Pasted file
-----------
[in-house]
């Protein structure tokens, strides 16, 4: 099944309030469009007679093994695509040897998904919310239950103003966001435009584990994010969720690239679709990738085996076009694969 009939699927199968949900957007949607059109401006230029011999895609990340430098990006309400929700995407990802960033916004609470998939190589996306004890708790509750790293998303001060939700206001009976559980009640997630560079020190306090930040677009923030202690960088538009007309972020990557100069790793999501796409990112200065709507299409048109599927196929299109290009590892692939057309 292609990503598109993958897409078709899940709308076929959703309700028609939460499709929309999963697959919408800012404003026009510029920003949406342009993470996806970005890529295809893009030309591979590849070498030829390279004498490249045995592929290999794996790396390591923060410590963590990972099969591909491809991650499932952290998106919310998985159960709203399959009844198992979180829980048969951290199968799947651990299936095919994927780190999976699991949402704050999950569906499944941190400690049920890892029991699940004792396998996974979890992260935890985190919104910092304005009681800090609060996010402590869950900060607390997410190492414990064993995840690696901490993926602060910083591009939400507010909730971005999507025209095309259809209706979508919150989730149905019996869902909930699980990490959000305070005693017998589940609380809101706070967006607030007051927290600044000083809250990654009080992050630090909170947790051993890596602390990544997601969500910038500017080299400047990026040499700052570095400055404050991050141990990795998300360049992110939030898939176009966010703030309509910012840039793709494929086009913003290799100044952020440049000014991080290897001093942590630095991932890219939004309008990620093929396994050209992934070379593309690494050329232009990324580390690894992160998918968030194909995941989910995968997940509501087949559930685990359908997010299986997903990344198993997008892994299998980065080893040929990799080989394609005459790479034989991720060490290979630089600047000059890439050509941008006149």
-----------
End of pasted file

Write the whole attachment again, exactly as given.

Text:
[in-house]
């Protein structure tokens, strides 16, 4: 099944309030469009007679093994695509040897998904919310239950103003966001435009584990994010969720690239679709990738085996076009694969 009939699927199968949900957007949607059109401006230029011999895609990340430098990006309400929700995407990802960033916004609470998939190589996306004890708790509750790293998303001060939700206001009976559980009640997630560079020190306090930040677009923030202690960088538009007309972020990557100069790793999501796409990112200065709507299409048109599927196929299109290009590892692939057309 292609990503598109993958897409078709899940709308076929959703309700028609939460499709929309999963697959919408800012404003026009510029920003949406342009993470996806970005890529295809893009030309591979590849070498030829390279004498490249045995592929290999794996790396390591923060410590963590990972099969591909491809991650499932952290998106919310998985159960709203399959009844198992979180829980048969951290199968799947651990299936095919994927780190999976699991949402704050999950569906499944941190400690049920890892029991699940004792396998996974979890992260935890985190919104910092304005009681800090609060996010402590869950900060607390997410190492414990064993995840690696901490993926602060910083591009939400507010909730971005999507025209095309259809209706979508919150989730149905019996869902909930699980990490959000305070005693017998589940609380809101706070967006607030007051927290600044000083809250990654009080992050630090909170947790051993890596602390990544997601969500910038500017080299400047990026040499700052570095400055404050991050141990990795998300360049992110939030898939176009966010703030309509910012840039793709494929086009913003290799100044952020440049000014991080290897001093942590630095991932890219939004309008990620093929396994050209992934070379593309690494050329232009990324580390690894992160998918968030194909995941989910995968997940509501087949559930685990359908997010299986997903990344198993997008892994299998980065080893040929990799080989394609005459790479034989991720060490290979630089600047000059890439050509941008006149």